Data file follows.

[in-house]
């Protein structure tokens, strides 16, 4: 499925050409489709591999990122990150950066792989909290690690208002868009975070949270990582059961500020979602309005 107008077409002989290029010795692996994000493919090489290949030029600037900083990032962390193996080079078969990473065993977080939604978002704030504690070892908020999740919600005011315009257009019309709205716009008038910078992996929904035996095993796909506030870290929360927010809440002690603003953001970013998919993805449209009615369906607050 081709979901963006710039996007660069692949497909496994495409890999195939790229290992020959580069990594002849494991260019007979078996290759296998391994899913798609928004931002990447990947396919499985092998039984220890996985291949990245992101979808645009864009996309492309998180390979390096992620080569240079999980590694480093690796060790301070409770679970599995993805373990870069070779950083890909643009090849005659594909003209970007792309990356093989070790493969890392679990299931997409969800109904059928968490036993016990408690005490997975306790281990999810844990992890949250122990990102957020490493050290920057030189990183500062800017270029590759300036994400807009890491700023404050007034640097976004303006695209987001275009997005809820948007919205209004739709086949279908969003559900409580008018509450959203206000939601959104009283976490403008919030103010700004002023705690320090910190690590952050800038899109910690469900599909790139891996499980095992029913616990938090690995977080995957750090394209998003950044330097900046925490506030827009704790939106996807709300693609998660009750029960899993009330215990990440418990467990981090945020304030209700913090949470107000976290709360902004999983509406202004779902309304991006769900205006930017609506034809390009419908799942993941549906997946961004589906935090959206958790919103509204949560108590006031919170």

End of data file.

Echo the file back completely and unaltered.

[in-house]
């Protein structure tokens, strides 16, 4: 499925050409489709591999990122990150950066792989909290690690208002868009975070949270990582059961500020979602309005 107008077409002989290029010795692996994000493919090489290949030029600037900083990032962390193996080079078969990473065993977080939604978002704030504690070892908020999740919600005011315009257009019309709205716009008038910078992996929904035996095993796909506030870290929360927010809440002690603003953001970013998919993805449209009615369906607050 081709979901963006710039996007660069692949497909496994495409890999195939790229290992020959580069990594002849494991260019007979078996290759296998391994899913798609928004931002990447990947396919499985092998039984220890996985291949990245992101979808645009864009996309492309998180390979390096992620080569240079999980590694480093690796060790301070409770679970599995993805373990870069070779950083890909643009090849005659594909003209970007792309990356093989070790493969890392679990299931997409969800109904059928968490036993016990408690005490997975306790281990999810844990992890949250122990990102957020490493050290920057030189990183500062800017270029590759300036994400807009890491700023404050007034640097976004303006695209987001275009997005809820948007919205209004739709086949279908969003559900409580008018509450959203206000939601959104009283976490403008919030103010700004002023705690320090910190690590952050800038899109910690469900599909790139891996499980095992029913616990938090690995977080995957750090394209998003950044330097900046925490506030827009704790939106996807709300693609998660009750029960899993009330215990990440418990467990981090945020304030209700913090949470107000976290709360902004999983509406202004779902309304991006769900205006930017609506034809390009419908799942993941549906997946961004589906935090959206958790919103509204949560108590006031919170």